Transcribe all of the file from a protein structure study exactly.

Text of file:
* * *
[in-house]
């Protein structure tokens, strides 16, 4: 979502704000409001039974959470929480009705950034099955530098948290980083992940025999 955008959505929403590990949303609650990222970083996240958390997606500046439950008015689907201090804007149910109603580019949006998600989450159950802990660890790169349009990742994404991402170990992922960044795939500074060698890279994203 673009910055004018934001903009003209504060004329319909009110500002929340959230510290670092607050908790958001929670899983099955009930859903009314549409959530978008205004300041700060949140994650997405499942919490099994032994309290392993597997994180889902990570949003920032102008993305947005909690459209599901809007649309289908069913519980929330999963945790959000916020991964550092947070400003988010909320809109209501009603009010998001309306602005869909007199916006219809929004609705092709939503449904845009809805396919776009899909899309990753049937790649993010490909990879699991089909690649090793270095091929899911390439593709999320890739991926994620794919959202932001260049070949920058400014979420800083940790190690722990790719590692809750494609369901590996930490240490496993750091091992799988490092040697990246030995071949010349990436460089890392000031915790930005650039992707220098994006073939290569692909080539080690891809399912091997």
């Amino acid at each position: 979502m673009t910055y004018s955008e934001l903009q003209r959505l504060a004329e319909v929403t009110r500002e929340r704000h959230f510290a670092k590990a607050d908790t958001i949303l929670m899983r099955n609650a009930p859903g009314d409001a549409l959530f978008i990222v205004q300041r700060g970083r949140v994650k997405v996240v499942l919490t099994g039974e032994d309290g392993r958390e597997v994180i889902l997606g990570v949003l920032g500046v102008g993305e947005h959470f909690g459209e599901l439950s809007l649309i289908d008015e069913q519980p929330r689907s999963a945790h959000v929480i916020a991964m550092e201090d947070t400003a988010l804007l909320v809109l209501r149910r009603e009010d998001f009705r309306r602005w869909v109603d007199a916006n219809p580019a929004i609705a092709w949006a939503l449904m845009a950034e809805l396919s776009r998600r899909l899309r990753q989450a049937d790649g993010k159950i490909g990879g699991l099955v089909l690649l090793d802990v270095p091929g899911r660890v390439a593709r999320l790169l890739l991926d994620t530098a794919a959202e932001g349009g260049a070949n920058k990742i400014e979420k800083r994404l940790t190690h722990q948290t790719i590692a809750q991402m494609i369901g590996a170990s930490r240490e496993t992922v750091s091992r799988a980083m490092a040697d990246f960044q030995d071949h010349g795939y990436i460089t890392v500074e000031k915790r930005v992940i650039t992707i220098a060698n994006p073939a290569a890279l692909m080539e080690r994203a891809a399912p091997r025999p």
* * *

[in-house]
């Protein structure tokens, strides 16, 4: 979502704000409001039974959470929480009705950034099955530098948290980083992940025999 955008959505929403590990949303609650990222970083996240958390997606500046439950008015689907201090804007149910109603580019949006998600989450159950802990660890790169349009990742994404991402170990992922960044795939500074060698890279994203 673009910055004018934001903009003209504060004329319909009110500002929340959230510290670092607050908790958001929670899983099955009930859903009314549409959530978008205004300041700060949140994650997405499942919490099994032994309290392993597997994180889902990570949003920032102008993305947005909690459209599901809007649309289908069913519980929330999963945790959000916020991964550092947070400003988010909320809109209501009603009010998001309306602005869909007199916006219809929004609705092709939503449904845009809805396919776009899909899309990753049937790649993010490909990879699991089909690649090793270095091929899911390439593709999320890739991926994620794919959202932001260049070949920058400014979420800083940790190690722990790719590692809750494609369901590996930490240490496993750091091992799988490092040697990246030995071949010349990436460089890392000031915790930005650039992707220098994006073939290569692909080539080690891809399912091997």
């Amino acid at each position: 979502m673009t910055y004018s955008e934001l903009q003209r959505l504060a004329e319909v929403t009110r500002e929340r704000h959230f510290a670092k590990a607050d908790t958001i949303l929670m899983r099955n609650a009930p859903g009314d409001a549409l959530f978008i990222v205004q300041r700060g970083r949140v994650k997405v996240v499942l919490t099994g039974e032994d309290g392993r958390e597997v994180i889902l997606g990570v949003l920032g500046v102008g993305e947005h959470f909690g459209e599901l439950s809007l649309i289908d008015e069913q519980p929330r689907s999963a945790h959000v929480i916020a991964m550092e201090d947070t400003a988010l804007l909320v809109l209501r149910r009603e009010d998001f009705r309306r602005w869909v109603d007199a916006n219809p580019a929004i609705a092709w949006a939503l449904m845009a950034e809805l396919s776009r998600r899909l899309r990753q989450a049937d790649g993010k159950i490909g990879g699991l099955v089909l690649l090793d802990v270095p091929g899911r660890v390439a593709r999320l790169l890739l991926d994620t530098a794919a959202e932001g349009g260049a070949n920058k990742i400014e979420k800083r994404l940790t190690h722990q948290t790719i590692a809750q991402m494609i369901g590996a170990s930490r240490e496993t992922v750091s091992r799988a980083m490092a040697d990246f960044q030995d071949h010349g795939y990436i460089t890392v500074e000031k915790r930005v992940i650039t992707i220098a060698n994006p073939a290569a890279l692909m080539e080690r994203a891809a399912p091997r025999p």